1. Forum
  2. >
  3. Topic: Finnish
  4. >
  5. "Joki juoksee keskellä Suomea…

"Joki juoksee keskellä Suomea."

Translation:The river runs in the middle of Finland.

July 11, 2020



I think rivers run through somewhere typically? [reported as "something else is wrong"]; I don't know about the virtaa vs juoksee argument :)


It is not correct Finnish to say that "joki juoksee". It may run in English, but it "virtaa" (flows) in Finnish.

[deactivated user]

    I think it might be said that way too (not sure) because e.g. alajuoksu (downstream) and yläjuoksu (upstream) are words that literally mean 'downrun' and 'uprun'.


    Yläjuoksu and alajuoksu are indeed used.

    There is a nuance difference between juosta and virrata. The former puts emphasis on a direction where the river runs to. For instance Tornionjoki juoksee tuntureilta mereen. The Tornio river runs from Lapland's mountains to the sea. The latter puts emphasis on where the river runs or what it runs through. Puolet matkastaan Tornionjoki virtaa Ruotsin ja Suomen rajalla, Half of its way the Tornio river runs between Sweden and Finland.

    [deactivated user]

      A river runs through somewhere, and it should be virtaa in finnish


      A few people have queried this already, but "The river runs through..." is the standard idiom should certainly be accepted. "The river runs in..." Is comprehensible, but sounds unnatural and awkward.


      Is keskellä limited to "in the middle of"? Like others, I had put "through the middle of" and it was marked wrong.


      I am wondering if it is incorrect to translate this as "a river runs in the middle of Finland" ? "A" instead of "The." if someone were unfamiliar with the geography of Finland, and the identity of the river wasn't obvious, wouldn't it also be correct to use "A" instead of "The" ?


      I think I remember reading in one of the comments somewhere that Finnish sentences generally put old information before new information, so subjects at the front are usually going to be translated with "the", since "the" is used with entities that we know of already (old information). For it to be "a", maybe "keskellä Suomea" has to come first, but I'd love to hear a native speaker or mod's input on it :).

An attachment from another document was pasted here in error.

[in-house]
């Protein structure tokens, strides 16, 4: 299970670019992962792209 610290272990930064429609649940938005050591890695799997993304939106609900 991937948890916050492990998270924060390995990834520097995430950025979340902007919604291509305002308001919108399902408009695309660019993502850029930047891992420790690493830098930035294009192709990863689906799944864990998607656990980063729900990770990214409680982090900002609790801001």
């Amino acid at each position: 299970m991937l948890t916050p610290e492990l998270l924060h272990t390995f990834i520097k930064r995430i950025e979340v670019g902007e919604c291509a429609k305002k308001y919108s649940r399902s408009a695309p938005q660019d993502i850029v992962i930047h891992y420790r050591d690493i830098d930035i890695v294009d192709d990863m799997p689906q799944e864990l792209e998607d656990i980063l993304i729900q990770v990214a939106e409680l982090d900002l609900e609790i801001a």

Your memory serves you well :-) That is correct.


      'through' is still not accepted. Why not?


      It doesn't really work with "in the middle of Finland". If you disagree, please read the other comments first. If you still think it should be added, then give as detailed explanation as possible why it should be added. :)


      I thought rivers flow in English...


      Rivers can run too (there's a movie called "A River Runs Through It", for example)


      Rivers do both, and "flow" and "run" are not (quite) synonymous. "Flow" refers to what a river does (in time), but "run" is usually used to speak of the extent of a river (in space). So a river might flow down a mountain into a bay and run from the top of the mountain to the bay. But it also "runs off" into the bay.


      Everyone's talking if it runs or flows, in or through... I'm just here wondering what river I it ^^


      The river runs through the middle of Finland should be accepted. It may not be a direct translation of keskella but it is a much more comprehensible and common form the sentence in (UK at least!) English. I would argue that it shows a better grasp of Finnish as the translator is using idiom to translate the semantics of the sentence rather than being stuck purely at the level of grammar.


      I had "in central Finland" but it was not accepted. Reported as an alternative.


      Central Finland is the English name for the province Keski-Suomi. Take a look at the discussion at another exercixe.


      Kiitos Juha, I'd forgotten that. It does make it ambiguous. Would it be Joki juoksee Keskellä-Suomella ? That doesn't sound right to me though maybe, Keski-Suomella?


      Keski-Suomessa. And I would use virtaa as the verb in that one. :)


      Jep, definitely virtaa. For differences between juosta and virrata, see my comment in this exercise.


      Are- lla/-ssa place dependant endings as in "to somewhere", eg Ouluun vs Saviolle, to name two places I have had connections with?


      You can think of the lla/lta/lle as "by" to make it a bit easier. In Finnish place names, it's usually tied to some place being built next to a lake, a river, a white water, a hill, or some other natural formation. Or as "on", when the place is on an island. Usually you can see a related word in the name (Pyhäjärvi, Matomäki, etc.) but sometimes it's only implied. For instance, Tampere and Vantaa were both named after a white water (Tammerkoski and Vantaankoski): Muutan Vantaalta Tampereelle, "I'm moving from Vantaa to Tampere". Sometimes with smaller places, there's no rhyme and reason in what ending you get. For example, many boroughs in Helsinki defy this rule: Muutan Kulosaaresta Vuosaareen, "I'm moving from Kulosaari to Vuosaari." :)


      'Through' is still not being accepted...


      I've now removed this sentence from the course as too challenging. :)

      Learn Finnish in just 5 minutes a day. For free.